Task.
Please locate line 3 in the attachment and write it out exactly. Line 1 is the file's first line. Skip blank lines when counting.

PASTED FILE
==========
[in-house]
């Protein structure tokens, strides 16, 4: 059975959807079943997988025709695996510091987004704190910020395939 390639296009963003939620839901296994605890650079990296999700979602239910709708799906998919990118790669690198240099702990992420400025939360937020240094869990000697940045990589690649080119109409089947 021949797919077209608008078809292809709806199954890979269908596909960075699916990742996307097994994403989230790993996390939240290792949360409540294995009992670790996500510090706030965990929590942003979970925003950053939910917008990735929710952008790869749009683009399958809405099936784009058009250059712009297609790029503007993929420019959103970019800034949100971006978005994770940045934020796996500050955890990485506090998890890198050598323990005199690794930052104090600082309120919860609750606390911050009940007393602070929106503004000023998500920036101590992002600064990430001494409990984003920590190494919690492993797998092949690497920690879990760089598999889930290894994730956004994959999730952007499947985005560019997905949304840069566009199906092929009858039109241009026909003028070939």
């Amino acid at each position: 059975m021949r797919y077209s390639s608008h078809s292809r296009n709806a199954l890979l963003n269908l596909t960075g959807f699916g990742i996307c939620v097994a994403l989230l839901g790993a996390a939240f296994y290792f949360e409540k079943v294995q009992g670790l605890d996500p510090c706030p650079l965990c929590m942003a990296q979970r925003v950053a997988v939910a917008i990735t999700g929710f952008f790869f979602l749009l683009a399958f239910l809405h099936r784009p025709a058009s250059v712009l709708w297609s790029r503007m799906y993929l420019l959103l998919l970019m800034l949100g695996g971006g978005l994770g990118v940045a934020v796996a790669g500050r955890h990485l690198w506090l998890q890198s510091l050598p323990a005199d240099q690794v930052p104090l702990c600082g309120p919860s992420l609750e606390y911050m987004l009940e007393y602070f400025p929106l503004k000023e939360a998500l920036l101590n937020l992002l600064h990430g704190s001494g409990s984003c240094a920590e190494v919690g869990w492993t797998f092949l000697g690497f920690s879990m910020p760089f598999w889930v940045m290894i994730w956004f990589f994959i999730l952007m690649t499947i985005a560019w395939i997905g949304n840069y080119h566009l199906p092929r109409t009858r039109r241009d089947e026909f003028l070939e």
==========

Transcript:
């Amino acid at each position: 059975m021949r797919y077209s390639s608008h078809s292809r296009n709806a199954l890979l963003n269908l596909t960075g959807f699916g990742i996307c939620v097994a994403l989230l839901g790993a996390a939240f296994y290792f949360e409540k079943v294995q009992g670790l605890d996500p510090c706030p650079l965990c929590m942003a990296q979970r925003v950053a997988v939910a917008i990735t999700g929710f952008f790869f979602l749009l683009a399958f239910l809405h099936r784009p025709a058009s250059v712009l709708w297609s790029r503007m799906y993929l420019l959103l998919l970019m800034l949100g695996g971006g978005l994770g990118v940045a934020v796996a790669g500050r955890h990485l690198w506090l998890q890198s510091l050598p323990a005199d240099q690794v930052p104090l702990c600082g309120p919860s992420l609750e606390y911050m987004l009940e007393y602070f400025p929106l503004k000023e939360a998500l920036l101590n937020l992002l600064h990430g704190s001494g409990s984003c240094a920590e190494v919690g869990w492993t797998f092949l000697g690497f920690s879990m910020p760089f598999w889930v940045m290894i994730w956004f990589f994959i999730l952007m690649t499947i985005a560019w395939i997905g949304n840069y080119h566009l199906p092929r109409t009858r039109r241009d089947e026909f003028l070939e």